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User Entity

class User{
int id;
@OneToMany
Set<Role> roles;
}

:User class have so many other details which i have not written.

DTO

class DTO{
int id;
Set<Role> roles;
DTO(int id, Set<Role> roles){
  this.id = id;
  this.roles= roles;
 }
}

Query

hibernateTemplate.find("select new DTO(u.id, r ) from "+User.class.getName()+ " u inner join u.roles as r");

Issue : throws not a valid constructor found.

With below constructor modification the above query works:

DTO(int id, Role role){
      this.id = id;
     }

Issue: But now it gives multiple DTO records for same user equal to no of roles that user is having. Please help.

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1 Answer 1

up vote 1 down vote accepted

Since you need multiple rows to create a single DTO instance, you can't use the new operator inside the query. Instead, you'll have to create your DTOs by yourself. Something like this should do:

Map<Long, DTO> dtosById = new LinkedHashMap<Long, DTO>();
List<Object[]> rows = hibernateTemplate.find("select u.id, r from User u inner join u.roles as r");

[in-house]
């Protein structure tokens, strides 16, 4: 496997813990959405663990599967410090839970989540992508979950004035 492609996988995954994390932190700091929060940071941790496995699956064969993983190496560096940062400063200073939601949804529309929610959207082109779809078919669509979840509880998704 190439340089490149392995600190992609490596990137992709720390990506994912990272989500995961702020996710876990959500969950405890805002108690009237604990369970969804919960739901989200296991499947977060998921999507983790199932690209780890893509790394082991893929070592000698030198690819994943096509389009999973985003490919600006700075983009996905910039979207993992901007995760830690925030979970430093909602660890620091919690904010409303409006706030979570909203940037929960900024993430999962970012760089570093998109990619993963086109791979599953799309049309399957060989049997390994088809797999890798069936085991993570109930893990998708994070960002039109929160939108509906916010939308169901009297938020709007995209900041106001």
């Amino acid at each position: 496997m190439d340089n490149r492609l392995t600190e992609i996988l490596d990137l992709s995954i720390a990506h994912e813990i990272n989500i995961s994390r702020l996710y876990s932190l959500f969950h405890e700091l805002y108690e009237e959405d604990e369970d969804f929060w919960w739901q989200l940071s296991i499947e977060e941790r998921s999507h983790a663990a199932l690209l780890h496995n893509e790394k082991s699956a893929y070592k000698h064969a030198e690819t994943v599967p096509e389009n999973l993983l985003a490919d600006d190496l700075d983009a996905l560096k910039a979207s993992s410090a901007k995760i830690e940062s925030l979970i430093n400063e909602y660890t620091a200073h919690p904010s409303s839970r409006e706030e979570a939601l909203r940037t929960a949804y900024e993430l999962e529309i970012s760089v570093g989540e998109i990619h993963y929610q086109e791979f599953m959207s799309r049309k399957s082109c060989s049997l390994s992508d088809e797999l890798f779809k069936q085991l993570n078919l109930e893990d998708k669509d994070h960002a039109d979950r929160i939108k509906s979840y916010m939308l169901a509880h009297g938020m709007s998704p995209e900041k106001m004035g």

for (Object[] row : rows) {
    Long id = (Long) row[0];
    Role role = (Role) row[1];
    DTO dto = dtosById.get(id);
    if (dto == null) {
        dto = new DTO(id);
        dtosById.put(id, dto);
    }
    dto.addRole(role);
}
List<DTO> dtos = new ArrayList<DTO>(dtosById.values());
share|improve this answer
    
This works. But i thought hibernate was there to make lives easier. Hibernate fails miserably to expose OO layer by hiding relational behavior from developer. It leaks leaks and leaks at every place. I could only understand this by looking at the relations behavior -how the db query is working: select u.id, r.name from user u, roles r where r.user_id = u.id; This is the result what hibernate is returning. –  Sanjeev Kumar Dangi Jul 24 '12 at 6:55
    
Do the same with JDBC, and you'll realize that Hibernate does makes lives easier. It leaks, and IMHO, it's a good thing, because if you forget that there is a relational database and SQL queries behind Hibernate, you'll make huge mistakes and the performance will be abysmal. IMHO, using Hibernate without understanding what happens, precisely, behind the scene, can only lead to a performance disaster. –  JB Nizet Jul 24 '12 at 7:11
1  
But, by the amount hibernate has made things easy for me, it has given pain in equal amount. –  Sanjeev Kumar Dangi Jul 24 '12 at 8:45

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